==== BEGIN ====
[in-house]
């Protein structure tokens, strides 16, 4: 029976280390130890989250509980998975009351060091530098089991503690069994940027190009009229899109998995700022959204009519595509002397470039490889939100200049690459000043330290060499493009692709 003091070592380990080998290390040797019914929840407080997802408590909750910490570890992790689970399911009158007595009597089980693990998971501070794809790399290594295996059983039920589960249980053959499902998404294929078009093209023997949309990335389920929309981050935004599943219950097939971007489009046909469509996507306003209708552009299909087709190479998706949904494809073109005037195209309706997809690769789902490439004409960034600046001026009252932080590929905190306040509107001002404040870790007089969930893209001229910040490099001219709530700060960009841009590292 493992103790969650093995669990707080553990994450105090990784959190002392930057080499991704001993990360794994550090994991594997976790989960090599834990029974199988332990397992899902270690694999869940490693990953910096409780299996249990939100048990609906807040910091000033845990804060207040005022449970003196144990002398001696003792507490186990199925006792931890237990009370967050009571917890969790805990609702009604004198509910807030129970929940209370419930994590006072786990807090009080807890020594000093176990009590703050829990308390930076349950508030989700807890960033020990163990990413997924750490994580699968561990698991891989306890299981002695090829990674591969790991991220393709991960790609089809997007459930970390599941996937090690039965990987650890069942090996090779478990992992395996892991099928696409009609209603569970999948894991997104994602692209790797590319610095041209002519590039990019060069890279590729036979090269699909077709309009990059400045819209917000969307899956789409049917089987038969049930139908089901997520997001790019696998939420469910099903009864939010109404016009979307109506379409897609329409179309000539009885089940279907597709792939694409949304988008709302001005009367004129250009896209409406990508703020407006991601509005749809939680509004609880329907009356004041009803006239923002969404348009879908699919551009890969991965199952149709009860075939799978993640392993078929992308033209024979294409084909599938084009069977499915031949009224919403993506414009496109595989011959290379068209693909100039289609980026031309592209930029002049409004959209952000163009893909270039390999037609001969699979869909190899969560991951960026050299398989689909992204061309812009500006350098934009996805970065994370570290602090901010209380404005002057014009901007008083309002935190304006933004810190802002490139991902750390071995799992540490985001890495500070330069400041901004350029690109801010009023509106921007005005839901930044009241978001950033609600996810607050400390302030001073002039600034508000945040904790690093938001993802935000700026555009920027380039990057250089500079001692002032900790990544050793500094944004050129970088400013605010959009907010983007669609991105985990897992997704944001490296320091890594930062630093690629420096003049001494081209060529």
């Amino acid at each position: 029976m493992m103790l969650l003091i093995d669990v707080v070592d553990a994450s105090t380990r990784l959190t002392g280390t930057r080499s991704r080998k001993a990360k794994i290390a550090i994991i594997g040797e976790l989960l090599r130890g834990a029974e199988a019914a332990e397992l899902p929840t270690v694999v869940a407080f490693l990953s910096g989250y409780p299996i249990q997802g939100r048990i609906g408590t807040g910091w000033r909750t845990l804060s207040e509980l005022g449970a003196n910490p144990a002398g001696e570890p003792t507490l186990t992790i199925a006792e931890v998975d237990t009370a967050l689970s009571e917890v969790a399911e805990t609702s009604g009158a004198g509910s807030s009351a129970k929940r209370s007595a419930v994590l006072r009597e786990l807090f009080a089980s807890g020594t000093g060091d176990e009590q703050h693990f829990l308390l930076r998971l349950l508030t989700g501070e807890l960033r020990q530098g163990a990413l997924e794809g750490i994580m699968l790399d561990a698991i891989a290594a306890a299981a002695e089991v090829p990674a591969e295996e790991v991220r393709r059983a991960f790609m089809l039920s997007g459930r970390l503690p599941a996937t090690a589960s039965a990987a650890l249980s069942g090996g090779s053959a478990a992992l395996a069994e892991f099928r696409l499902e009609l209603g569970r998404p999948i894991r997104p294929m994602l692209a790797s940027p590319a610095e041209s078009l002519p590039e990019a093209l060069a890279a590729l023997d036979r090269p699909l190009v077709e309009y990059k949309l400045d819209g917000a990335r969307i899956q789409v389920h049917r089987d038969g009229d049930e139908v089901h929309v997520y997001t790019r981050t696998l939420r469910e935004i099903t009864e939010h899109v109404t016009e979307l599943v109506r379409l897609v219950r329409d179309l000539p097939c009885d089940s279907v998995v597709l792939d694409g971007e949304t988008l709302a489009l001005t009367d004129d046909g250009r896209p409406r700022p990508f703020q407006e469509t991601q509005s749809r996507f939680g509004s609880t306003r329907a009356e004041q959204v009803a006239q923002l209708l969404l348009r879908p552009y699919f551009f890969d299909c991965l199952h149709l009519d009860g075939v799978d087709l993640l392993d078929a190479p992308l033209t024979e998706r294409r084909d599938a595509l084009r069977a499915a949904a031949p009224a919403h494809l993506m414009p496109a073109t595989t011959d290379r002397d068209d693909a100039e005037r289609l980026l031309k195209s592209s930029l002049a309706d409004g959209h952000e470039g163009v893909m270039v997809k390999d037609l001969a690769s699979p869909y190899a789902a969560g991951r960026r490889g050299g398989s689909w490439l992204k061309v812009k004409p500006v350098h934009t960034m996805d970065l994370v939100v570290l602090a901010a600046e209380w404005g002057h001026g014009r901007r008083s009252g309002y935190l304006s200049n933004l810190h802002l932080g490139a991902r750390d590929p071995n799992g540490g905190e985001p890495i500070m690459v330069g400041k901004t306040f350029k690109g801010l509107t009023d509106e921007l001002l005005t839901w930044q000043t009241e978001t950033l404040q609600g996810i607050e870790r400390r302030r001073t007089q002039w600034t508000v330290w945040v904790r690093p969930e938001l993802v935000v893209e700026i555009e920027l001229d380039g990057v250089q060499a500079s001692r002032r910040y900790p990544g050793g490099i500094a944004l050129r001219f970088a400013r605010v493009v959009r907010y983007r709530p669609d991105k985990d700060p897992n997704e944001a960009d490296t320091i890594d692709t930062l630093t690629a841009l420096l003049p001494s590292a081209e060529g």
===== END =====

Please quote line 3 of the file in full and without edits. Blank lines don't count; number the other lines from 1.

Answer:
């Amino acid at each position: 029976m493992m103790l969650l003091i093995d669990v707080v070592d553990a994450s105090t380990r990784l959190t002392g280390t930057r080499s991704r080998k001993a990360k794994i290390a550090i994991i594997g040797e976790l989960l090599r130890g834990a029974e199988a019914a332990e397992l899902p929840t270690v694999v869940a407080f490693l990953s910096g989250y409780p299996i249990q997802g939100r048990i609906g408590t807040g910091w000033r909750t845990l804060s207040e509980l005022g449970a003196n910490p144990a002398g001696e570890p003792t507490l186990t992790i199925a006792e931890v998975d237990t009370a967050l689970s009571e917890v969790a399911e805990t609702s009604g009158a004198g509910s807030s009351a129970k929940r209370s007595a419930v994590l006072r009597e786990l807090f009080a089980s807890g020594t000093g060091d176990e009590q703050h693990f829990l308390l930076r998971l349950l508030t989700g501070e807890l960033r020990q530098g163990a990413l997924e794809g750490i994580m699968l790399d561990a698991i891989a290594a306890a299981a002695e089991v090829p990674a591969e295996e790991v991220r393709r059983a991960f790609m089809l039920s997007g459930r970390l503690p599941a996937t090690a589960s039965a990987a650890l249980s069942g090996g090779s053959a478990a992992l395996a069994e892991f099928r696409l499902e009609l209603g569970r998404p999948i894991r997104p294929m994602l692209a790797s940027p590319a610095e041209s078009l002519p590039e990019a093209l060069a890279a590729l023997d036979r090269p699909l190009v077709e309009y990059k949309l400045d819209g917000a990335r969307i899956q789409v389920h049917r089987d038969g009229d049930e139908v089901h929309v997520y997001t790019r981050t696998l939420r469910e935004i099903t009864e939010h899109v109404t016009e979307l599943v109506r379409l897609v219950r329409d179309l000539p097939c009885d089940s279907v998995v597709l792939d694409g971007e949304t988008l709302a489009l001005t009367d004129d046909g250009r896209p409406r700022p990508f703020q407006e469509t991601q509005s749809r996507f939680g509004s609880t306003r329907a009356e004041q959204v009803a006239q923002l209708l969404l348009r879908p552009y699919f551009f890969d299909c991965l199952h149709l009519d009860g075939v799978d087709l993640l392993d078929a190479p992308l033209t024979e998706r294409r084909d599938a595509l084009r069977a499915a949904a031949p009224a919403h494809l993506m414009p496109a073109t595989t011959d290379r002397d068209d693909a100039e005037r289609l980026l031309k195209s592209s930029l002049a309706d409004g959209h952000e470039g163009v893909m270039v997809k390999d037609l001969a690769s699979p869909y190899a789902a969560g991951r960026r490889g050299g398989s689909w490439l992204k061309v812009k004409p500006v350098h934009t960034m996805d970065l994370v939100v570290l602090a901010a600046e209380w404005g002057h001026g014009r901007r008083s009252g309002y935190l304006s200049n933004l810190h802002l932080g490139a991902r750390d590929p071995n799992g540490g905190e985001p890495i500070m690459v330069g400041k901004t306040f350029k690109g801010l509107t009023d509106e921007l001002l005005t839901w930044q000043t009241e978001t950033l404040q609600g996810i607050e870790r400390r302030r001073t007089q002039w600034t508000v330290w945040v904790r690093p969930e938001l993802v935000v893209e700026i555009e920027l001229d380039g990057v250089q060499a500079s001692r002032r910040y900790p990544g050793g490099i500094a944004l050129r001219f970088a400013r605010v493009v959009r907010y983007r709530p669609d991105k985990d700060p897992n997704e944001a960009d490296t320091i890594d692709t930062l630093t690629a841009l420096l003049p001494s590292a081209e060529g």